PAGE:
THOMAS MARTIN. Indissolubly connected with the history of Giles County is the life of Thomas Martin. The son of Rev. Abram Martin, he was born in Albemarle County, Va., on the 16th of December, 1799, and in 1818 moved to Pulaski, Tenn., to carve his own fortune in what was then the far West. Imbued with a deep religious fervor, which characterized his entire life, he early joined the Methodist Church, of which he was ever after an active and earnest member. In a comparatively short time, by economy, prudence, sobriety and an unusual facility for business, he had amassed a respectable fortune, which was entirely swept away by the treachery of his partner in business, who had been left in entire control of Mr. Martin's funds, while the latter was absent for a short time on a visit to his parents. Despite the blow, which would have utterly crushed the hopes and ambitions of most young men, he firmly refused to take the advice of friends and attorneys to avail himself of the plea of infancy, for he was not yet grown to man's estate, and assuming the entire obligations of his false partner, he started again in business with the declaration: "If God gives me life and strength, every dollar shall be paid." Against such energy and iron-will the fates themselves are powerless to prevail; the character and integrity shown in the beardless boy challenged the admiration of the entire business community; he was quickly offered a partnership by the principal merchant of Pulaski, and it was not long before the firm of Meredith & Martin became known throughout Middle Tennessee. About this time he married Miss Nancy Topp, and formed a copartnership with his brother-in-law, Dr. Wm. Topp, a highly educated and accomplished physician, and one of those hardy pioneers, who, on the staff of Andrew Jackson, aided in achieving the laurels of "Old Hickory," and added not a little to the brilliant successes of the Seminole war. The new firm displayed the activity, which had accompanied all the enterprises with which Mr. Martin had been connected, and by utilizing the small streams which flow into the Elk River, secured a market for the cotton of Giles County in New Orleans, then, as now, the chief cotton mart of the world. Mr. Martin had now become the recognized financier of his section, and the subject of a railroad through the central portion of the State being agitated, his aid and counsel were eagerly solicited. He was not slow to perceive the advantages which railway communication with north Alabama would give to Giles County, and rode night and day to personally solicit the aid of every man, who could assist the enterprise. In a short time the idea became a fact; the Southern Central Railroad, which is now a part of the great Louisville & Nashville system, was built, and soon after Thomas Martin became its president. Though Mr. Martin took no active part in politics, he was a life-long Democrat, and thoroughly concurred with the doctrines of that party, and on the accession of James K. Polk to the Presidency he was tendered the secretaryship of the treasury, which office, however, he declined. Though he had always firmly refused a nomination for any political office, he consented to act as one of the commissioners to the Peace Conference, and did everything in his power to avert the dreadful calamities, which followed the civil war. Mr. Martin died in 1870, at the age of seventy years, leaving a large fortune, despite the losses which he had suffered by the war. He had several children; but Ophelia, who married Judge Henry M. Spofford, afterward United States Senator from Louisiana, was the only one living at the time of his death. His charities were numerous: he contributed largely to the building of the Methodist Church in Pulaski, and to the male academy, and endowed the large and handsome female seminary which bears his name. He never failed to aid the youth who was struggling with poverty, provided he was moral and industrious. In death, as throughout life, he was a zealous Christian, and died with the praises of the Redeemer on his lips: "Sweet Lamb of God, I'll see Thy bright face, joy! joy!" being nearly his last words on earth. "In business he was a giant," once remarked an admirer; he might have added that in all the grander attributes of human character, he was the ideal of splendid manhood.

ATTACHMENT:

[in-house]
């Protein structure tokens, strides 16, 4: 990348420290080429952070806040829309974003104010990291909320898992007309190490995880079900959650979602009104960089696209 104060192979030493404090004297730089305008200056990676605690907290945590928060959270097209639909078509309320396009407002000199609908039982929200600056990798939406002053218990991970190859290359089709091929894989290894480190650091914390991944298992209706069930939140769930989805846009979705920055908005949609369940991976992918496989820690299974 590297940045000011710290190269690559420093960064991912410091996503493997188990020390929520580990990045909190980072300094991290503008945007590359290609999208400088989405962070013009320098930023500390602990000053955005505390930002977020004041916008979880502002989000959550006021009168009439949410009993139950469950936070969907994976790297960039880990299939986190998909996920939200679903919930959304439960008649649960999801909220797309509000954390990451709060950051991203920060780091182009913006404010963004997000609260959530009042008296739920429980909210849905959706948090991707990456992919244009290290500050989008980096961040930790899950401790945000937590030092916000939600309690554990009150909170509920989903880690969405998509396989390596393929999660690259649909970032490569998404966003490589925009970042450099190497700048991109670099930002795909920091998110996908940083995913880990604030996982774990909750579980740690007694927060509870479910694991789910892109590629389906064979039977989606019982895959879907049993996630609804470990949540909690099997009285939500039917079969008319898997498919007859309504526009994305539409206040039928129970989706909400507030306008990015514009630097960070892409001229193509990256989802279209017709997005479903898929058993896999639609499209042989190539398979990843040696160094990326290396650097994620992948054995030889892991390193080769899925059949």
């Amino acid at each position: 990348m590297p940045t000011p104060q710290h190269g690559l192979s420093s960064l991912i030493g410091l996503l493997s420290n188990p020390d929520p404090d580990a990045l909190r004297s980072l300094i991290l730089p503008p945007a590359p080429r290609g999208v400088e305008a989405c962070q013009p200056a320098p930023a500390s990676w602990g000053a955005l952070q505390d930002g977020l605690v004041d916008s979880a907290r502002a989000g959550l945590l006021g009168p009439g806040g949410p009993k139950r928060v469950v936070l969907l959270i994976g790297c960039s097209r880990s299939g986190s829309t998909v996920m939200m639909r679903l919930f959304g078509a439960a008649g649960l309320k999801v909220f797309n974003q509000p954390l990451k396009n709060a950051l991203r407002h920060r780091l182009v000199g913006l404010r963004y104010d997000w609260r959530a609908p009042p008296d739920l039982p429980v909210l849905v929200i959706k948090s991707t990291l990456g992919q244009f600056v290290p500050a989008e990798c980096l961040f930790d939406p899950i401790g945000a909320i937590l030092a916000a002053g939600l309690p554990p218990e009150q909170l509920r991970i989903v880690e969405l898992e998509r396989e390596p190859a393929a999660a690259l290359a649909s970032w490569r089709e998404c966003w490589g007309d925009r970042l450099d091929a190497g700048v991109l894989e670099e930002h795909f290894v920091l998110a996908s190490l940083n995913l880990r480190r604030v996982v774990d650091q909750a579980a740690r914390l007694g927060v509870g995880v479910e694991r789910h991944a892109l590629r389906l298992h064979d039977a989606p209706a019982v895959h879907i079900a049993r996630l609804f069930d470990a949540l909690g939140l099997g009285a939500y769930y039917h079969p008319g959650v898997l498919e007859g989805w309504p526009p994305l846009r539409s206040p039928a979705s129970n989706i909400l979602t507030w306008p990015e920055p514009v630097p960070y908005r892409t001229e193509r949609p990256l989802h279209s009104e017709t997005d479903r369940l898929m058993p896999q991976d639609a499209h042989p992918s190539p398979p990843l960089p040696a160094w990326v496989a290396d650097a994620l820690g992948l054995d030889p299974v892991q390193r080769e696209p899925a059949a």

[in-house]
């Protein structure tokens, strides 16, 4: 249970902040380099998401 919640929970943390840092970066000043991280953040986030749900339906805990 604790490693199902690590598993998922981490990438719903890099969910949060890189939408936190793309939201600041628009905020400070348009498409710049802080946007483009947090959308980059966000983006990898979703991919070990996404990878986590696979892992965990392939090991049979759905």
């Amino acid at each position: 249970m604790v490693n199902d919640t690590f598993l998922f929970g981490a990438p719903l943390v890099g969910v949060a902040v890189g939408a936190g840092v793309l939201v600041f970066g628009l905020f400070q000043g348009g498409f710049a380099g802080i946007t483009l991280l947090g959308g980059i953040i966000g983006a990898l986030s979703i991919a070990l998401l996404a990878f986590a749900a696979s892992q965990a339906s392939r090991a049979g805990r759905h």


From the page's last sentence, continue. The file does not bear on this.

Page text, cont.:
JESSE MAYES, M. D., an old and prominent physician of Giles County, is the son of Jesse and Frances (Hill) Mayes, natives of Virginia. They were married in 1800, immigrated to this State and settled in Giles County in 1825. To this union were born ten children: Fletcher H.. Thomas H., Mary, Susan, Elizabeth, Jesse, Fannie, Octavia, Samuel J. and Abigail. The father died in 1860, and the mother followed him in 1866. Our subject was born October 25, 1814, in Rockbridge County, Va., and attended the district schools. In 1834 he commenced the study of medicine with Dr. Edward R. Field, a prominent physician of Pulaski at that time. Our subject entered the Cincinnati Medical College in 1838, and after attending two courses of lectures he received an appointment from the government as assistant surgeon in the Indian emigration and held the position for the year 1840. At this time he returned to Giles County, and has since been constantly engaged in his profession and is regarded as one of the oldest and most reliable physicians of this county. In 1841 he married Mary E. Cook, daughter of Col. and Sallie Cook, of North Carolina, and to them were born three children: Julia F., Sarah F. and William H. (deceased). Dr. Mayes has 400 acres of land in partnership with his son-in-law, Jacob E. Morton, and is in very comfortable circumstances. In 1836 he was in the Florida war, and served his time and received an honorable discharge at New Orleans, Dr. Mayes is a Democrat in politics, and all his family are members of the Methodist Episcopal Church South.